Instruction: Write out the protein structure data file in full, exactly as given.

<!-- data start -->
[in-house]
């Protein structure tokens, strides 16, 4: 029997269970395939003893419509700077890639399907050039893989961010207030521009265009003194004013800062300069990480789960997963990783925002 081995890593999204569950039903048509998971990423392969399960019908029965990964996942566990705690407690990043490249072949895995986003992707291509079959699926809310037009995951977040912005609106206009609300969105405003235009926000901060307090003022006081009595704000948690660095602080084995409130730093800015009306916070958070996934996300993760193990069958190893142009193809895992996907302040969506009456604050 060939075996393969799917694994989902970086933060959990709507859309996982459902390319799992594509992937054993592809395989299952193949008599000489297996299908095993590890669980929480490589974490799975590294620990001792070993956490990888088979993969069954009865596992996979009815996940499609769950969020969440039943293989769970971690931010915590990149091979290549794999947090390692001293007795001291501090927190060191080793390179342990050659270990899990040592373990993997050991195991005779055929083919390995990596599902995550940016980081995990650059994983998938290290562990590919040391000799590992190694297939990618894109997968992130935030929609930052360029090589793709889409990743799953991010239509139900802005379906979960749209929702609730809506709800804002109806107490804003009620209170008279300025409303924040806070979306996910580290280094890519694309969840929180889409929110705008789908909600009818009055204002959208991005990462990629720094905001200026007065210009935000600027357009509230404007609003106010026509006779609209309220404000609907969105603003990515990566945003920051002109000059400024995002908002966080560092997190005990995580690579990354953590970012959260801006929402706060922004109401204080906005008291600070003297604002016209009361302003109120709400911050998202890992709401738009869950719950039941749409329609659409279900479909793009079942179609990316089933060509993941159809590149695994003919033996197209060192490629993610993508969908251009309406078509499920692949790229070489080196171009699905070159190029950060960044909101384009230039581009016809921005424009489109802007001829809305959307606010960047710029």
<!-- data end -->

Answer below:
[in-house]
């Protein structure tokens, strides 16, 4: 029997269970395939003893419509700077890639399907050039893989961010207030521009265009003194004013800062300069990480789960997963990783925002 081995890593999204569950039903048509998971990423392969399960019908029965990964996942566990705690407690990043490249072949895995986003992707291509079959699926809310037009995951977040912005609106206009609300969105405003235009926000901060307090003022006081009595704000948690660095602080084995409130730093800015009306916070958070996934996300993760193990069958190893142009193809895992996907302040969506009456604050 060939075996393969799917694994989902970086933060959990709507859309996982459902390319799992594509992937054993592809395989299952193949008599000489297996299908095993590890669980929480490589974490799975590294620990001792070993956490990888088979993969069954009865596992996979009815996940499609769950969020969440039943293989769970971690931010915590990149091979290549794999947090390692001293007795001291501090927190060191080793390179342990050659270990899990040592373990993997050991195991005779055929083919390995990596599902995550940016980081995990650059994983998938290290562990590919040391000799590992190694297939990618894109997968992130935030929609930052360029090589793709889409990743799953991010239509139900802005379906979960749209929702609730809506709800804002109806107490804003009620209170008279300025409303924040806070979306996910580290280094890519694309969840929180889409929110705008789908909600009818009055204002959208991005990462990629720094905001200026007065210009935000600027357009509230404007609003106010026509006779609209309220404000609907969105603003990515990566945003920051002109000059400024995002908002966080560092997190005990995580690579990354953590970012959260801006929402706060922004109401204080906005008291600070003297604002016209009361302003109120709400911050998202890992709401738009869950719950039941749409329609659409279900479909793009079942179609990316089933060509993941159809590149695994003919033996197209060192490629993610993508969908251009309406078509499920692949790229070489080196171009699905070159190029950060960044909101384009230039581009016809921005424009489109802007001829809305959307606010960047710029």